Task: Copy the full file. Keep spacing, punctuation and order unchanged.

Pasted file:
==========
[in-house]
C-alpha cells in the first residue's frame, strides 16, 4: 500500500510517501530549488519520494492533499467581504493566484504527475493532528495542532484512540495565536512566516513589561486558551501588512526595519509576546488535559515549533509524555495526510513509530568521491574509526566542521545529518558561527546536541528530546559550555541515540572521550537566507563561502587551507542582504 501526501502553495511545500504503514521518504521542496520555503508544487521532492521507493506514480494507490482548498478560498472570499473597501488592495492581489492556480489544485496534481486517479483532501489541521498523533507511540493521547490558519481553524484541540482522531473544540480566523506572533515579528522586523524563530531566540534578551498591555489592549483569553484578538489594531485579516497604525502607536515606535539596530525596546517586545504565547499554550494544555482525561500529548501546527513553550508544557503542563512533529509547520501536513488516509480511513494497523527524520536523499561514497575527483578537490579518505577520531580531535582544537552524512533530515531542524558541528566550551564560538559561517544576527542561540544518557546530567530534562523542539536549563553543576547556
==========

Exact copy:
[in-house]
C-alpha cells in the first residue's frame, strides 16, 4: 500500500510517501530549488519520494492533499467581504493566484504527475493532528495542532484512540495565536512566516513589561486558551501588512526595519509576546488535559515549533509524555495526510513509530568521491574509526566542521545529518558561527546536541528530546559550555541515540572521550537566507563561502587551507542582504 501526501502553495511545500504503514521518504521542496520555503508544487521532492521507493506514480494507490482548498478560498472570499473597501488592495492581489492556480489544485496534481486517479483532501489541521498523533507511540493521547490558519481553524484541540482522531473544540480566523506572533515579528522586523524563530531566540534578551498591555489592549483569553484578538489594531485579516497604525502607536515606535539596530525596546517586545504565547499554550494544555482525561500529548501546527513553550508544557503542563512533529509547520501536513488516509480511513494497523527524520536523499561514497575527483578537490579518505577520531580531535582544537552524512533530515531542524558541528566550551564560538559561517544576527542561540544518557546530567530534562523542539536549563553543576547556